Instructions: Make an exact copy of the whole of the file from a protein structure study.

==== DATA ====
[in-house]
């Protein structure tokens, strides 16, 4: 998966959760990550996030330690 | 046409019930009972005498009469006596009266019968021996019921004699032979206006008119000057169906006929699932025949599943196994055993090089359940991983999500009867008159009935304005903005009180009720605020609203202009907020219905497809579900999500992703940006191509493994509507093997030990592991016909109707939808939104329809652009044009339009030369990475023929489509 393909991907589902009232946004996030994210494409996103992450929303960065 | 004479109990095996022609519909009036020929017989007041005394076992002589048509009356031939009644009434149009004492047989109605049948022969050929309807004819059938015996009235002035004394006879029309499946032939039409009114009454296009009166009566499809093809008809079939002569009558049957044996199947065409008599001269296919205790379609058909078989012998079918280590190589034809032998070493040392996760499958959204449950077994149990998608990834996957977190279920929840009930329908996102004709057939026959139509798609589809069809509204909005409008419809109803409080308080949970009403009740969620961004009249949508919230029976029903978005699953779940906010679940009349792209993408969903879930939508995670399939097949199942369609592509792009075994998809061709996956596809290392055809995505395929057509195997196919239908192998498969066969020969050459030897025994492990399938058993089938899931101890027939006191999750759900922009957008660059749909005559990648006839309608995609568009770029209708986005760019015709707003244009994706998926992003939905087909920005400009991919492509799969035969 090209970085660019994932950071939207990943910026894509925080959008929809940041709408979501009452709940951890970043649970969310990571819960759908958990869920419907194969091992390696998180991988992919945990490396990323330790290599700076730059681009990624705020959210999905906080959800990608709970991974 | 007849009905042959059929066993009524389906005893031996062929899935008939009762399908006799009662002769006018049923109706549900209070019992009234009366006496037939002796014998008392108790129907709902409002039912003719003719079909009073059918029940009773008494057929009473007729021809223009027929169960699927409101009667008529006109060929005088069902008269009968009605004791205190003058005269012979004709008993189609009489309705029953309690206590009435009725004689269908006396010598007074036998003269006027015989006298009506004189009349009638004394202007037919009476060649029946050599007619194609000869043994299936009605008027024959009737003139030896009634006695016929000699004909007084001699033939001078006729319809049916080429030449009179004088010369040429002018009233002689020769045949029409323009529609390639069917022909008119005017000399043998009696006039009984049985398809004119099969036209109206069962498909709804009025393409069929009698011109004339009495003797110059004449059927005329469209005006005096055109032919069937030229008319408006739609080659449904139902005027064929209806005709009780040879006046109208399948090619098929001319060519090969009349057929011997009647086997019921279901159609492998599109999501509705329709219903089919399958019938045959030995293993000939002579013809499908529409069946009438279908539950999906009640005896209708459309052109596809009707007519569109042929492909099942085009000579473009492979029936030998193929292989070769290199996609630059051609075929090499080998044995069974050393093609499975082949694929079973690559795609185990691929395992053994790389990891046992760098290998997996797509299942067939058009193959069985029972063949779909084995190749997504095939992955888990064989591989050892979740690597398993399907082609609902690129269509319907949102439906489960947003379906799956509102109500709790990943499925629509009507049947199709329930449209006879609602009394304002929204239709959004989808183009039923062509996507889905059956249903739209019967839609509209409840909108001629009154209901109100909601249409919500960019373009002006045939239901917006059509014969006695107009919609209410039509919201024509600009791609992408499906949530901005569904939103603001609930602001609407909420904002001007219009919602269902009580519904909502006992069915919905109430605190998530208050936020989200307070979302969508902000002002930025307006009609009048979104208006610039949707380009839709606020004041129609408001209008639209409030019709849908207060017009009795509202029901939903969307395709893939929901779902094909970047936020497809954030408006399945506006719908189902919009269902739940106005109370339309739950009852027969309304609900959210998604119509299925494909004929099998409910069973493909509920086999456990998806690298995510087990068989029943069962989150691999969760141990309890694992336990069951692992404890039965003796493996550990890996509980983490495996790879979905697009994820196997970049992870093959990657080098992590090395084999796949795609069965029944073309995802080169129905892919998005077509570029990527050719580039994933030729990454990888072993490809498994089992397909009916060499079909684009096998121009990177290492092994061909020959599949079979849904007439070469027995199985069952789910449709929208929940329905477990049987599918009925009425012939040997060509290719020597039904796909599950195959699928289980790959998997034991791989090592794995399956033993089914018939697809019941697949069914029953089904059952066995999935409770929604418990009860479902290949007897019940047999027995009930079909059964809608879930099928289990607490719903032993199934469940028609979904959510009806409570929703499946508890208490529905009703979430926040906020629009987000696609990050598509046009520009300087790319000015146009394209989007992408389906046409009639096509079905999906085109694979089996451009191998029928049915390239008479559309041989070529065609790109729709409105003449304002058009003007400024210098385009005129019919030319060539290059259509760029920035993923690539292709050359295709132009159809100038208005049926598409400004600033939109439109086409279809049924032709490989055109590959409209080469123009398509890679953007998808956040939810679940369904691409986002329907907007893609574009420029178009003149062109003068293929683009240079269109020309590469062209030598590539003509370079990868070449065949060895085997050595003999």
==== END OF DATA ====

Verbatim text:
[in-house]
């Protein structure tokens, strides 16, 4: 998966959760990550996030330690 | 046409019930009972005498009469006596009266019968021996019921004699032979206006008119000057169906006929699932025949599943196994055993090089359940991983999500009867008159009935304005903005009180009720605020609203202009907020219905497809579900999500992703940006191509493994509507093997030990592991016909109707939808939104329809652009044009339009030369990475023929489509 393909991907589902009232946004996030994210494409996103992450929303960065 | 004479109990095996022609519909009036020929017989007041005394076992002589048509009356031939009644009434149009004492047989109605049948022969050929309807004819059938015996009235002035004394006879029309499946032939039409009114009454296009009166009566499809093809008809079939002569009558049957044996199947065409008599001269296919205790379609058909078989012998079918280590190589034809032998070493040392996760499958959204449950077994149990998608990834996957977190279920929840009930329908996102004709057939026959139509798609589809069809509204909005409008419809109803409080308080949970009403009740969620961004009249949508919230029976029903978005699953779940906010679940009349792209993408969903879930939508995670399939097949199942369609592509792009075994998809061709996956596809290392055809995505395929057509195997196919239908192998498969066969020969050459030897025994492990399938058993089938899931101890027939006191999750759900922009957008660059749909005559990648006839309608995609568009770029209708986005760019015709707003244009994706998926992003939905087909920005400009991919492509799969035969 090209970085660019994932950071939207990943910026894509925080959008929809940041709408979501009452709940951890970043649970969310990571819960759908958990869920419907194969091992390696998180991988992919945990490396990323330790290599700076730059681009990624705020959210999905906080959800990608709970991974 | 007849009905042959059929066993009524389906005893031996062929899935008939009762399908006799009662002769006018049923109706549900209070019992009234009366006496037939002796014998008392108790129907709902409002039912003719003719079909009073059918029940009773008494057929009473007729021809223009027929169960699927409101009667008529006109060929005088069902008269009968009605004791205190003058005269012979004709008993189609009489309705029953309690206590009435009725004689269908006396010598007074036998003269006027015989006298009506004189009349009638004394202007037919009476060649029946050599007619194609000869043994299936009605008027024959009737003139030896009634006695016929000699004909007084001699033939001078006729319809049916080429030449009179004088010369040429002018009233002689020769045949029409323009529609390639069917022909008119005017000399043998009696006039009984049985398809004119099969036209109206069962498909709804009025393409069929009698011109004339009495003797110059004449059927005329469209005006005096055109032919069937030229008319408006739609080659449904139902005027064929209806005709009780040879006046109208399948090619098929001319060519090969009349057929011997009647086997019921279901159609492998599109999501509705329709219903089919399958019938045959030995293993000939002579013809499908529409069946009438279908539950999906009640005896209708459309052109596809009707007519569109042929492909099942085009000579473009492979029936030998193929292989070769290199996609630059051609075929090499080998044995069974050393093609499975082949694929079973690559795609185990691929395992053994790389990891046992760098290998997996797509299942067939058009193959069985029972063949779909084995190749997504095939992955888990064989591989050892979740690597398993399907082609609902690129269509319907949102439906489960947003379906799956509102109500709790990943499925629509009507049947199709329930449209006879609602009394304002929204239709959004989808183009039923062509996507889905059956249903739209019967839609509209409840909108001629009154209901109100909601249409919500960019373009002006045939239901917006059509014969006695107009919609209410039509919201024509600009791609992408499906949530901005569904939103603001609930602001609407909420904002001007219009919602269902009580519904909502006992069915919905109430605190998530208050936020989200307070979302969508902000002002930025307006009609009048979104208006610039949707380009839709606020004041129609408001209008639209409030019709849908207060017009009795509202029901939903969307395709893939929901779902094909970047936020497809954030408006399945506006719908189902919009269902739940106005109370339309739950009852027969309304609900959210998604119509299925494909004929099998409910069973493909509920086999456990998806690298995510087990068989029943069962989150691999969760141990309890694992336990069951692992404890039965003796493996550990890996509980983490495996790879979905697009994820196997970049992870093959990657080098992590090395084999796949795609069965029944073309995802080169129905892919998005077509570029990527050719580039994933030729990454990888072993490809498994089992397909009916060499079909684009096998121009990177290492092994061909020959599949079979849904007439070469027995199985069952789910449709929208929940329905477990049987599918009925009425012939040997060509290719020597039904796909599950195959699928289980790959998997034991791989090592794995399956033993089914018939697809019941697949069914029953089904059952066995999935409770929604418990009860479902290949007897019940047999027995009930079909059964809608879930099928289990607490719903032993199934469940028609979904959510009806409570929703499946508890208490529905009703979430926040906020629009987000696609990050598509046009520009300087790319000015146009394209989007992408389906046409009639096509079905999906085109694979089996451009191998029928049915390239008479559309041989070529065609790109729709409105003449304002058009003007400024210098385009005129019919030319060539290059259509760029920035993923690539292709050359295709132009159809100038208005049926598409400004600033939109439109086409279809049924032709490989055109590959409209080469123009398509890679953007998808956040939810679940369904691409986002329907907007893609574009420029178009003149062109003068293929683009240079269109020309590469062209030598590539003509370079990868070449065949060895085997050595003999």